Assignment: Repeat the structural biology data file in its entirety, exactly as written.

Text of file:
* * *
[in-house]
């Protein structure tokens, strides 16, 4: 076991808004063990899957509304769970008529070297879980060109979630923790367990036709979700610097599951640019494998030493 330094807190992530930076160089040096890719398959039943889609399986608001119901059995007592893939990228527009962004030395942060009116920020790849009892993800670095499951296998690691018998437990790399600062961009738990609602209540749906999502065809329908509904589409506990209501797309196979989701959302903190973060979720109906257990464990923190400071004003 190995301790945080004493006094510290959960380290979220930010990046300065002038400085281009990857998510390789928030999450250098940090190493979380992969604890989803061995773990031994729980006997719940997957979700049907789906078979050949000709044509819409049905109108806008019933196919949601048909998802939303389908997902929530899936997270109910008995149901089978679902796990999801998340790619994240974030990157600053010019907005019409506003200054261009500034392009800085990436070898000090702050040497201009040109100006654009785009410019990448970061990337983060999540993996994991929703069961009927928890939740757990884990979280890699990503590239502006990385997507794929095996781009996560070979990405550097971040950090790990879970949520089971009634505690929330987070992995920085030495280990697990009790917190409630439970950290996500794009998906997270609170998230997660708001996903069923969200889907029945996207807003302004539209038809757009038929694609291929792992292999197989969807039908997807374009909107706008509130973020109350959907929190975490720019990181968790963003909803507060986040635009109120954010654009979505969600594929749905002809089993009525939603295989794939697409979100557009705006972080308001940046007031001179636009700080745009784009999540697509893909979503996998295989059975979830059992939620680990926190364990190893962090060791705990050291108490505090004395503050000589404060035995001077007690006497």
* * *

[in-house]
């Protein structure tokens, strides 16, 4: 076991808004063990899957509304769970008529070297879980060109979630923790367990036709979700610097599951640019494998030493 330094807190992530930076160089040096890719398959039943889609399986608001119901059995007592893939990228527009962004030395942060009116920020790849009892993800670095499951296998690691018998437990790399600062961009738990609602209540749906999502065809329908509904589409506990209501797309196979989701959302903190973060979720109906257990464990923190400071004003 190995301790945080004493006094510290959960380290979220930010990046300065002038400085281009990857998510390789928030999450250098940090190493979380992969604890989803061995773990031994729980006997719940997957979700049907789906078979050949000709044509819409049905109108806008019933196919949601048909998802939303389908997902929530899936997270109910008995149901089978679902796990999801998340790619994240974030990157600053010019907005019409506003200054261009500034392009800085990436070898000090702050040497201009040109100006654009785009410019990448970061990337983060999540993996994991929703069961009927928890939740757990884990979280890699990503590239502006990385997507794929095996781009996560070979990405550097971040950090790990879970949520089971009634505690929330987070992995920085030495280990697990009790917190409630439970950290996500794009998906997270609170998230997660708001996903069923969200889907029945996207807003302004539209038809757009038929694609291929792992292999197989969807039908997807374009909107706008509130973020109350959907929190975490720019990181968790963003909803507060986040635009109120954010654009979505969600594929749905002809089993009525939603295989794939697409979100557009705006972080308001940046007031001179636009700080745009784009999540697509893909979503996998295989059975979830059992939620680990926190364990190893962090060791705990050291108490505090004395503050000589404060035995001077007690006497």